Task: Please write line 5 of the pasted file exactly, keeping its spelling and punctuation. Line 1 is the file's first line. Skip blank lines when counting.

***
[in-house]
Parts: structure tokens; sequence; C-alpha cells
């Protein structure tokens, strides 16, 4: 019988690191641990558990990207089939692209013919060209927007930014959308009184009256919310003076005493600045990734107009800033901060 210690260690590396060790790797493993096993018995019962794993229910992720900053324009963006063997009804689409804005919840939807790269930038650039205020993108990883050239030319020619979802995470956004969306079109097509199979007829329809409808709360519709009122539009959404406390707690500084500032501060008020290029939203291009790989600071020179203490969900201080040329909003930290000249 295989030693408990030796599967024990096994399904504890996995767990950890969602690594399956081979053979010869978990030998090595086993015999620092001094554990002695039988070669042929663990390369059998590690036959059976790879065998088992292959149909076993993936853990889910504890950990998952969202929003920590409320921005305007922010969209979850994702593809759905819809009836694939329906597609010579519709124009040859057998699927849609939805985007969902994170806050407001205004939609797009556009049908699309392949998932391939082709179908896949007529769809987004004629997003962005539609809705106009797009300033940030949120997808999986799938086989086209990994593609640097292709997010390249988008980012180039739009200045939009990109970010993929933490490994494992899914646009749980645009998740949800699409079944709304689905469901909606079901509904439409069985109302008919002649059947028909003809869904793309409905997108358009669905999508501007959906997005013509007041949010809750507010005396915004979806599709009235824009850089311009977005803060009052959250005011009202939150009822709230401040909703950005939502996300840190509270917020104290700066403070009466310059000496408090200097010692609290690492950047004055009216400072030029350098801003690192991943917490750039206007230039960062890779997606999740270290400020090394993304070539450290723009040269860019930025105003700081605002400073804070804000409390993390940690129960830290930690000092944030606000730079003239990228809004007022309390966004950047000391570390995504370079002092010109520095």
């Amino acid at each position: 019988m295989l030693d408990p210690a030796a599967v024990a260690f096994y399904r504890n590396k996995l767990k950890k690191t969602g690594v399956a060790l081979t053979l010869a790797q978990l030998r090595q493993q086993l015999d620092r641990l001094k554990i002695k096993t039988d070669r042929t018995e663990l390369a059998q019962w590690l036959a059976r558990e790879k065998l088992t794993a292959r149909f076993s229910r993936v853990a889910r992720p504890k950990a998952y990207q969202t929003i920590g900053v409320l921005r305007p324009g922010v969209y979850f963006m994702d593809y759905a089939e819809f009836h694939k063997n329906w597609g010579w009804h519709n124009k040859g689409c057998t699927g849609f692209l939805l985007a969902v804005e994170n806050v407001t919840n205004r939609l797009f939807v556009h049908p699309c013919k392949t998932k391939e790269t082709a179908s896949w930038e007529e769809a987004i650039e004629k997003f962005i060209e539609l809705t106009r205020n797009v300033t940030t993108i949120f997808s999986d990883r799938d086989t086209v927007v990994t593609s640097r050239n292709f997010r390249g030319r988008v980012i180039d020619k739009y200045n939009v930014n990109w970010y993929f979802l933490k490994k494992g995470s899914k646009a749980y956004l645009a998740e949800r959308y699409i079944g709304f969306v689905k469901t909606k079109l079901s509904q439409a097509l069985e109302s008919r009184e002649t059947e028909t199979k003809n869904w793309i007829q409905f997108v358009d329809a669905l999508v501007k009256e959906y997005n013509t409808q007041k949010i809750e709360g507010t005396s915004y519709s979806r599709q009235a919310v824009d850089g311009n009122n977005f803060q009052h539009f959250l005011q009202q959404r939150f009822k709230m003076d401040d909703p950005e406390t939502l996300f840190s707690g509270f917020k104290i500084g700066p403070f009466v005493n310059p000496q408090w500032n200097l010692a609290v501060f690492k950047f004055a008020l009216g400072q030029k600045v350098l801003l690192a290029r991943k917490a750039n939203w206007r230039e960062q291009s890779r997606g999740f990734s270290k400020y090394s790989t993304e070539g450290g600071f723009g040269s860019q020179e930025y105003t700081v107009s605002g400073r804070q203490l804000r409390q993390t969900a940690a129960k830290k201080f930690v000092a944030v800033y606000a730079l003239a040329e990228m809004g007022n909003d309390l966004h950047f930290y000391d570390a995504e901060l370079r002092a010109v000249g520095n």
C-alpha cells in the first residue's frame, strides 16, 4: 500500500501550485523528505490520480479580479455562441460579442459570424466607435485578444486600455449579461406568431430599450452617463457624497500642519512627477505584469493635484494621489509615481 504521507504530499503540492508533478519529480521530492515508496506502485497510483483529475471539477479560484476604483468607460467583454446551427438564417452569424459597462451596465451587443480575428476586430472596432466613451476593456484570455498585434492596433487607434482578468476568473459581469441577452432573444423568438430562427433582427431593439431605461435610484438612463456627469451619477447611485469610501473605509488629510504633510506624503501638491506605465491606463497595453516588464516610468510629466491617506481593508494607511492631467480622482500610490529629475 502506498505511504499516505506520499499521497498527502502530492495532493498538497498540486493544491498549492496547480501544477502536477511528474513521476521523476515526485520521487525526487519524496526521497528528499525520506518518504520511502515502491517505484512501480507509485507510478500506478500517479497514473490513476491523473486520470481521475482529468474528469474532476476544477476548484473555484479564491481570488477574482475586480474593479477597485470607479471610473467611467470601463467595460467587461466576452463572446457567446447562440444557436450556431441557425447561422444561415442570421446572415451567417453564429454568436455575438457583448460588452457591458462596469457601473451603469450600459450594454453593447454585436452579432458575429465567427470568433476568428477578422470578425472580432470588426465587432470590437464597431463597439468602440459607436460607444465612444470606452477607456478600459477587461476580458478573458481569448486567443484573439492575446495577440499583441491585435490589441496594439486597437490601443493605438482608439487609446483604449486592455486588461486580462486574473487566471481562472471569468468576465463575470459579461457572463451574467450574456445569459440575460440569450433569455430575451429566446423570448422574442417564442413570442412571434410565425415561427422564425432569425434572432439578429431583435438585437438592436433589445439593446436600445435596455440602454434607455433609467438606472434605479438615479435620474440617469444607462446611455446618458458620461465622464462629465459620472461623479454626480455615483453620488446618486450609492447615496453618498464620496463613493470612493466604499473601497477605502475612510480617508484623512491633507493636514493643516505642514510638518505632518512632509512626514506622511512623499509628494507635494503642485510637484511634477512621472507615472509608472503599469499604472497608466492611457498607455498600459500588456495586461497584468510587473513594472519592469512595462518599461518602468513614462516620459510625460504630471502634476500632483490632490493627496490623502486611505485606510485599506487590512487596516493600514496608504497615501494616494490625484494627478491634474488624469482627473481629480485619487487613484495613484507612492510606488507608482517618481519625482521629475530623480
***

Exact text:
C-alpha cells in the first residue's frame, strides 16, 4: 500500500501550485523528505490520480479580479455562441460579442459570424466607435485578444486600455449579461406568431430599450452617463457624497500642519512627477505584469493635484494621489509615481 504521507504530499503540492508533478519529480521530492515508496506502485497510483483529475471539477479560484476604483468607460467583454446551427438564417452569424459597462451596465451587443480575428476586430472596432466613451476593456484570455498585434492596433487607434482578468476568473459581469441577452432573444423568438430562427433582427431593439431605461435610484438612463456627469451619477447611485469610501473605509488629510504633510506624503501638491506605465491606463497595453516588464516610468510629466491617506481593508494607511492631467480622482500610490529629475 502506498505511504499516505506520499499521497498527502502530492495532493498538497498540486493544491498549492496547480501544477502536477511528474513521476521523476515526485520521487525526487519524496526521497528528499525520506518518504520511502515502491517505484512501480507509485507510478500506478500517479497514473490513476491523473486520470481521475482529468474528469474532476476544477476548484473555484479564491481570488477574482475586480474593479477597485470607479471610473467611467470601463467595460467587461466576452463572446457567446447562440444557436450556431441557425447561422444561415442570421446572415451567417453564429454568436455575438457583448460588452457591458462596469457601473451603469450600459450594454453593447454585436452579432458575429465567427470568433476568428477578422470578425472580432470588426465587432470590437464597431463597439468602440459607436460607444465612444470606452477607456478600459477587461476580458478573458481569448486567443484573439492575446495577440499583441491585435490589441496594439486597437490601443493605438482608439487609446483604449486592455486588461486580462486574473487566471481562472471569468468576465463575470459579461457572463451574467450574456445569459440575460440569450433569455430575451429566446423570448422574442417564442413570442412571434410565425415561427422564425432569425434572432439578429431583435438585437438592436433589445439593446436600445435596455440602454434607455433609467438606472434605479438615479435620474440617469444607462446611455446618458458620461465622464462629465459620472461623479454626480455615483453620488446618486450609492447615496453618498464620496463613493470612493466604499473601497477605502475612510480617508484623512491633507493636514493643516505642514510638518505632518512632509512626514506622511512623499509628494507635494503642485510637484511634477512621472507615472509608472503599469499604472497608466492611457498607455498600459500588456495586461497584468510587473513594472519592469512595462518599461518602468513614462516620459510625460504630471502634476500632483490632490493627496490623502486611505485606510485599506487590512487596516493600514496608504497615501494616494490625484494627478491634474488624469482627473481629480485619487487613484495613484507612492510606488507608482517618481519625482521629475530623480